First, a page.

How Much Does a Squat Rack Cost? (18 Racks Compared)


How Much Do Squat Racks Cost

For the majority of garage gym owners, your squat rack will be the biggest investment you make into your gains journey.

So, as you begin planning out your budget, one of the most important questions becomes, ‘how much does a squat rack cost?’.

A Squat Rack can cost anywhere from $200 to $10,000 with the average rack being around $1000. The difference in price depends heavily on the style and quality of rack. The bigger the rack, along with higher quality steel, the higher the cost.

Squat Rack styles vary all the way from squat stands to a full rack. We’ll go over each one in this article.

Before we break down each style though, I’m going to teach you how to spot the difference between a good quality rack and a cheap and flimsy death trap.

Links on this page may be affiliate links. If you make a purchase I may, at no extra cost to you, earn a commission. All reviews are my honest opinion and I don’t review anything that I haven’t used personally. Ever. Learn More

The Squat Rack Specs That Matter

Squat Rack Specs and Dimensions
Two Squat Rack Specs that I focus on are the column size, or ‘tube’ (2×3 on this stand) and the gauge (which can be found on the dimensions page of any squat rack) Photo Courtesy of Rogue

When searching for a squat rack to buy, it’s easy to get distracted by all the different dimensions, accessories, prices along with any number of sales hype ‘features’. Here are the two specs that you should actually pay attention to:

Column Dimensions: This is generally going to be either 3×3, 2×3 or 2×2.

What does column size mean? – Column dimensions are the width and depth of the beams of the rack. The industry standard for high quality racks are 3×3.

Why is this important? – Two reasons. Most importantly, the wider the columns the stronger and more stable they are going to be. Second, many rack attachments like J-Hooks, Dip Attachments, etc are designed to fit a 3×3 rack. If you have a 2×3 or 2×2 rack you may have a more difficult time finding compatible accessories.

When I say ‘the wider the columns are the stronger they are’ is true, but it also depends on the second spec you should pay attention to when buying a rack.

Steel Gauge: This can vary anywhere from 9 to 15. 11 gauge steel in the industry standard for a quality rack.

What does Steel Gauge mean? – The gauge of the steel is the thickness of the beam itself. The lower the number the thicker the steel.

Why is this important? – I feel like this is self-explanatory, but very simply the thicker the steel the stronger the rack. When you see racks that are ‘rated’ to handle 500lbs vs 1000lbs the difference is generally in the gauge of steel.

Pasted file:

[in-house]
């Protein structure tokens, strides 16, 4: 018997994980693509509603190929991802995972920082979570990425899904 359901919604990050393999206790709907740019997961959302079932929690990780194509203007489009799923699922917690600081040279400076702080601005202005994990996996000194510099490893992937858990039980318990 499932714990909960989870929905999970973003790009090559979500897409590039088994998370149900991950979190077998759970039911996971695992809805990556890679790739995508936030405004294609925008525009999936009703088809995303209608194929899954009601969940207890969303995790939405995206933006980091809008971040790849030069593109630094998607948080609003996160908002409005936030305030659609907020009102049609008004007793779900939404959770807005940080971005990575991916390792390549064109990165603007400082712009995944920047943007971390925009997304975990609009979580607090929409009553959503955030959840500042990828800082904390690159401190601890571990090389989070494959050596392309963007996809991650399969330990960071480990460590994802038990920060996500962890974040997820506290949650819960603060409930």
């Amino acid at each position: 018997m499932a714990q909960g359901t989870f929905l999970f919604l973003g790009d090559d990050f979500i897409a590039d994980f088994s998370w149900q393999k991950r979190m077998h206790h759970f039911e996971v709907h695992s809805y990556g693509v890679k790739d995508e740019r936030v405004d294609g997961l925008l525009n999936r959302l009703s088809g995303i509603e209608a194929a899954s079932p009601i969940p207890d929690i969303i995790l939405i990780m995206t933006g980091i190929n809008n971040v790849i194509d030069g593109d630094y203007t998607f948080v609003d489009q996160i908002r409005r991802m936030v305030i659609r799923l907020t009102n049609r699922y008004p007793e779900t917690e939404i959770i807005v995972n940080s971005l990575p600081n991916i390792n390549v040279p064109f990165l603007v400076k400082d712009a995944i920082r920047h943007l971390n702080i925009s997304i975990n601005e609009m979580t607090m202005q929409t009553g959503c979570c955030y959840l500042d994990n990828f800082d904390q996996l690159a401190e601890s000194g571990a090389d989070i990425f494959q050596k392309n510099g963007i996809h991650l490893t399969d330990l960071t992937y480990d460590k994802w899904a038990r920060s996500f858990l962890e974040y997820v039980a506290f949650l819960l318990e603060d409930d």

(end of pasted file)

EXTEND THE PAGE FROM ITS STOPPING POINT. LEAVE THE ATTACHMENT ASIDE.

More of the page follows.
Bottom Line on Specs and Safety

I built my rack myself and we’ll discuss DIY Squat Rack Cost later on, but if I’ve bought squat racks for 3 different college weight rooms in my career. I can tell you with 100% certainty that if I were to buy a steel rack for my garage it would be a 3×3 11 gauge steel rack. For me, the safety of my rack cannot be understated.

I’ll include some racks that are smaller and thinner because I want to show you all the differences in price and cost, but personally, I would not buy one.

There are No Reviews Here

I want to make it clear that there are no ‘reviews’ in this article. Why? I only review products that I have personally used. The squat racks that I have used in my life are high end commercial racks from companies like Sorinex and Hammer Strength. The squat rack I’m currently using in my own garage gym I built myself.

This article is strictly a pricing comparison. I spent about 3 or 4 hours combing through the most reputable companies that specialize in personal strength equipment. (not cheap garbage from Amazon)

By putting all these pricing comparisons in one place, hopefully I can save you the 3 or 4 hours that it took me to put this together.

Squat Stands Cost

Squat Stands are the most bare bones of squat racks. Essentially, they are two columns with a small base. They are used for the sole purpose of getting a weight off the ground so you can back squat.

Other exercises, like shoulder presses are also a bit more convenient, but squating is the main focus.

On the negative side, most (not all) squat stands do not give the lifter the ability for things like bench press and pullups. They’re also much more unstable than bigger, heavier racks. They demand much more control when racking and unracking weights.

Squat Stands are popular with Olympic lifters who don’t really need a rack to perform other functions other than back squat.

Finally, squat stands are popular because they’re cheap. If all you need is a rack to allow you to back squat and you don’t want to spend a lot of money, you may want to look into squat stands.

Brand Squat Rack Price More Info
Titan T-3 Series Short Squat Stand $249.99 More InfoOpens in a new tab.
Rogue Rogue S-4 Squat Stand 2.0 $365.00 More InfoOpens in a new tab.
Vulcan H-Basic Squat Stand $349.99 More InfoOpens in a new tab.
Sorinex Squat Stand $595.00 More InfoOpens in a new tab.